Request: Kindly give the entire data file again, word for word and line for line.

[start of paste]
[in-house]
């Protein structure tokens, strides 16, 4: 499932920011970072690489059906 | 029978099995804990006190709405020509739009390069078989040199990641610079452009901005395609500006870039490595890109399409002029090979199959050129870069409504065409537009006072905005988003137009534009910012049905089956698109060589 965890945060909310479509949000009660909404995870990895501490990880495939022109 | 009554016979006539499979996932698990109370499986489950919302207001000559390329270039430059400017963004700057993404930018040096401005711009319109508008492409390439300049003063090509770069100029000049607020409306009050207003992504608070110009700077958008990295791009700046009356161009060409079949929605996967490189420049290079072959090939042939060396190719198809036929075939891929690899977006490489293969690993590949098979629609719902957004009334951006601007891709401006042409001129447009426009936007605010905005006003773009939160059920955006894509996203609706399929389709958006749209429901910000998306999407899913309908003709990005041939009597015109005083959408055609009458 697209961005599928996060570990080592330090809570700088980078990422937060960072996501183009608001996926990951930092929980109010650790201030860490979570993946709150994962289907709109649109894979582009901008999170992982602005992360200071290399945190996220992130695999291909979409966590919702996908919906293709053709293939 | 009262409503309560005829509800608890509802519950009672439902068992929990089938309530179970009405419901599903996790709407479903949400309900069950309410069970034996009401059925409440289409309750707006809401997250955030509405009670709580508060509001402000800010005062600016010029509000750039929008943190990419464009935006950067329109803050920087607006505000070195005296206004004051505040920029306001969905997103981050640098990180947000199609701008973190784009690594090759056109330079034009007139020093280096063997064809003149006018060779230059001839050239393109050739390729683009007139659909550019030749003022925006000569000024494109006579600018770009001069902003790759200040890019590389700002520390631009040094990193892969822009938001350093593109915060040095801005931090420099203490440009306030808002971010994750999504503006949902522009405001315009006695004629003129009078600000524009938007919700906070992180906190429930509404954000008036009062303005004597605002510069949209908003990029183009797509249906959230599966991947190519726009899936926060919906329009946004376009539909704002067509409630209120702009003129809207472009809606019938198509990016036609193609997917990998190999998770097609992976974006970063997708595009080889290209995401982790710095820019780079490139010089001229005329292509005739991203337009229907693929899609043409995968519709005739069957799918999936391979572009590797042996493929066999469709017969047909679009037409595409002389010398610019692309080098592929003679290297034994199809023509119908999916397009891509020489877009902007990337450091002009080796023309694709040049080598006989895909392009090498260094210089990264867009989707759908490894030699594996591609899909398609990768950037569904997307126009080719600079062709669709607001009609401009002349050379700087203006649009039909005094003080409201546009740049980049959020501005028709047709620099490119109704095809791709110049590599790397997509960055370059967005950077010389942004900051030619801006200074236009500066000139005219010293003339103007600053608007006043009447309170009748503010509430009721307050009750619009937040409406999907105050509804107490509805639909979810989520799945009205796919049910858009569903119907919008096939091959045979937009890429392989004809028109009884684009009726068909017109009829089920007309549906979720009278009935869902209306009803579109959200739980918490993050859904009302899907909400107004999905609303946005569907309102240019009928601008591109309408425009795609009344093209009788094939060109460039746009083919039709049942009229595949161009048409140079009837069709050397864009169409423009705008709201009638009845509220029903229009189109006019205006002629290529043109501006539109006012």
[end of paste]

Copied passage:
[in-house]
């Protein structure tokens, strides 16, 4: 499932920011970072690489059906 | 029978099995804990006190709405020509739009390069078989040199990641610079452009901005395609500006870039490595890109399409002029090979199959050129870069409504065409537009006072905005988003137009534009910012049905089956698109060589 965890945060909310479509949000009660909404995870990895501490990880495939022109 | 009554016979006539499979996932698990109370499986489950919302207001000559390329270039430059400017963004700057993404930018040096401005711009319109508008492409390439300049003063090509770069100029000049607020409306009050207003992504608070110009700077958008990295791009700046009356161009060409079949929605996967490189420049290079072959090939042939060396190719198809036929075939891929690899977006490489293969690993590949098979629609719902957004009334951006601007891709401006042409001129447009426009936007605010905005006003773009939160059920955006894509996203609706399929389709958006749209429901910000998306999407899913309908003709990005041939009597015109005083959408055609009458 697209961005599928996060570990080592330090809570700088980078990422937060960072996501183009608001996926990951930092929980109010650790201030860490979570993946709150994962289907709109649109894979582009901008999170992982602005992360200071290399945190996220992130695999291909979409966590919702996908919906293709053709293939 | 009262409503309560005829509800608890509802519950009672439902068992929990089938309530179970009405419901599903996790709407479903949400309900069950309410069970034996009401059925409440289409309750707006809401997250955030509405009670709580508060509001402000800010005062600016010029509000750039929008943190990419464009935006950067329109803050920087607006505000070195005296206004004051505040920029306001969905997103981050640098990180947000199609701008973190784009690594090759056109330079034009007139020093280096063997064809003149006018060779230059001839050239393109050739390729683009007139659909550019030749003022925006000569000024494109006579600018770009001069902003790759200040890019590389700002520390631009040094990193892969822009938001350093593109915060040095801005931090420099203490440009306030808002971010994750999504503006949902522009405001315009006695004629003129009078600000524009938007919700906070992180906190429930509404954000008036009062303005004597605002510069949209908003990029183009797509249906959230599966991947190519726009899936926060919906329009946004376009539909704002067509409630209120702009003129809207472009809606019938198509990016036609193609997917990998190999998770097609992976974006970063997708595009080889290209995401982790710095820019780079490139010089001229005329292509005739991203337009229907693929899609043409995968519709005739069957799918999936391979572009590797042996493929066999469709017969047909679009037409595409002389010398610019692309080098592929003679290297034994199809023509119908999916397009891509020489877009902007990337450091002009080796023309694709040049080598006989895909392009090498260094210089990264867009989707759908490894030699594996591609899909398609990768950037569904997307126009080719600079062709669709607001009609401009002349050379700087203006649009039909005094003080409201546009740049980049959020501005028709047709620099490119109704095809791709110049590599790397997509960055370059967005950077010389942004900051030619801006200074236009500066000139005219010293003339103007600053608007006043009447309170009748503010509430009721307050009750619009937040409406999907105050509804107490509805639909979810989520799945009205796919049910858009569903119907919008096939091959045979937009890429392989004809028109009884684009009726068909017109009829089920007309549906979720009278009935869902209306009803579109959200739980918490993050859904009302899907909400107004999905609303946005569907309102240019009928601008591109309408425009795609009344093209009788094939060109460039746009083919039709049942009229595949161009048409140079009837069709050397864009169409423009705008709201009638009845509220029903229009189109006019205006002629290529043109501006539109006012």